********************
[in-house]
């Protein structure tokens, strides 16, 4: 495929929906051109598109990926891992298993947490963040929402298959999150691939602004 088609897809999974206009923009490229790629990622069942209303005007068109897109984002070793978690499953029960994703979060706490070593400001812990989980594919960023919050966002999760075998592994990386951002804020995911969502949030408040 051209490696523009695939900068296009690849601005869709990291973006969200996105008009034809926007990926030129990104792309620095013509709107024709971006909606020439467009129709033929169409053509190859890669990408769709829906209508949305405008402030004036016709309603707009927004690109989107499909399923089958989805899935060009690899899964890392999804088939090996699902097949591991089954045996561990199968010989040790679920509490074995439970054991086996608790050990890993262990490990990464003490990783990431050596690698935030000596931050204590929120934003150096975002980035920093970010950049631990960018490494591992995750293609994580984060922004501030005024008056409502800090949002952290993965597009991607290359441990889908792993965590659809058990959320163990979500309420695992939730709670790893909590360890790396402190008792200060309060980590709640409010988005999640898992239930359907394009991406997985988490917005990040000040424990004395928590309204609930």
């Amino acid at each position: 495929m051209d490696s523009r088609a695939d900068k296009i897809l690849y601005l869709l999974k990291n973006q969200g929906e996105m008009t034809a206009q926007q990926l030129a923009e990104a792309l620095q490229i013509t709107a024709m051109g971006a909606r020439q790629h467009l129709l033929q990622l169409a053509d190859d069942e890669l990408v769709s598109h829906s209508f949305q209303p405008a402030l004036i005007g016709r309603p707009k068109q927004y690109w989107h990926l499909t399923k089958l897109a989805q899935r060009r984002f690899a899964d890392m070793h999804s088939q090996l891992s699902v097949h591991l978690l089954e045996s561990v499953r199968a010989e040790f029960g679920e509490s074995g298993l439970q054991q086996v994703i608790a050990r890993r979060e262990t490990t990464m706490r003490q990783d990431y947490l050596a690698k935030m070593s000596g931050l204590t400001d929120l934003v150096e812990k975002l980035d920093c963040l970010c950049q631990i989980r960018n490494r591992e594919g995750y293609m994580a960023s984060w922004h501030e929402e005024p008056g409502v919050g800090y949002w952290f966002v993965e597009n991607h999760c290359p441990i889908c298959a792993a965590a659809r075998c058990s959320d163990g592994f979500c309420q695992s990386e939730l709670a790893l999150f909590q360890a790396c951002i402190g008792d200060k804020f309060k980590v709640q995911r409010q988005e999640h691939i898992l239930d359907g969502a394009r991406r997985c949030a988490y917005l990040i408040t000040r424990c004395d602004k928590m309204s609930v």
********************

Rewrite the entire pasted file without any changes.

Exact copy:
[in-house]
């Protein structure tokens, strides 16, 4: 495929929906051109598109990926891992298993947490963040929402298959999150691939602004 088609897809999974206009923009490229790629990622069942209303005007068109897109984002070793978690499953029960994703979060706490070593400001812990989980594919960023919050966002999760075998592994990386951002804020995911969502949030408040 051209490696523009695939900068296009690849601005869709990291973006969200996105008009034809926007990926030129990104792309620095013509709107024709971006909606020439467009129709033929169409053509190859890669990408769709829906209508949305405008402030004036016709309603707009927004690109989107499909399923089958989805899935060009690899899964890392999804088939090996699902097949591991089954045996561990199968010989040790679920509490074995439970054991086996608790050990890993262990490990990464003490990783990431050596690698935030000596931050204590929120934003150096975002980035920093970010950049631990960018490494591992995750293609994580984060922004501030005024008056409502800090949002952290993965597009991607290359441990889908792993965590659809058990959320163990979500309420695992939730709670790893909590360890790396402190008792200060309060980590709640409010988005999640898992239930359907394009991406997985988490917005990040000040424990004395928590309204609930």
């Amino acid at each position: 495929m051209d490696s523009r088609a695939d900068k296009i897809l690849y601005l869709l999974k990291n973006q969200g929906e996105m008009t034809a206009q926007q990926l030129a923009e990104a792309l620095q490229i013509t709107a024709m051109g971006a909606r020439q790629h467009l129709l033929q990622l169409a053509d190859d069942e890669l990408v769709s598109h829906s209508f949305q209303p405008a402030l004036i005007g016709r309603p707009k068109q927004y690109w989107h990926l499909t399923k089958l897109a989805q899935r060009r984002f690899a899964d890392m070793h999804s088939q090996l891992s699902v097949h591991l978690l089954e045996s561990v499953r199968a010989e040790f029960g679920e509490s074995g298993l439970q054991q086996v994703i608790a050990r890993r979060e262990t490990t990464m706490r003490q990783d990431y947490l050596a690698k935030m070593s000596g931050l204590t400001d929120l934003v150096e812990k975002l980035d920093c963040l970010c950049q631990i989980r960018n490494r591992e594919g995750y293609m994580a960023s984060w922004h501030e929402e005024p008056g409502v919050g800090y949002w952290f966002v993965e597009n991607h999760c290359p441990i889908c298959a792993a965590a659809r075998c058990s959320d163990g592994f979500c309420q695992s990386e939730l709670a790893l999150f909590q360890a790396c951002i402190g008792d200060k804020f309060k980590v709640q995911r409010q988005e999640h691939i898992l239930d359907g969502a394009r991406r997985c949030a988490y917005l990040i408040t000040r424990c004395d602004k928590m309204s609930v």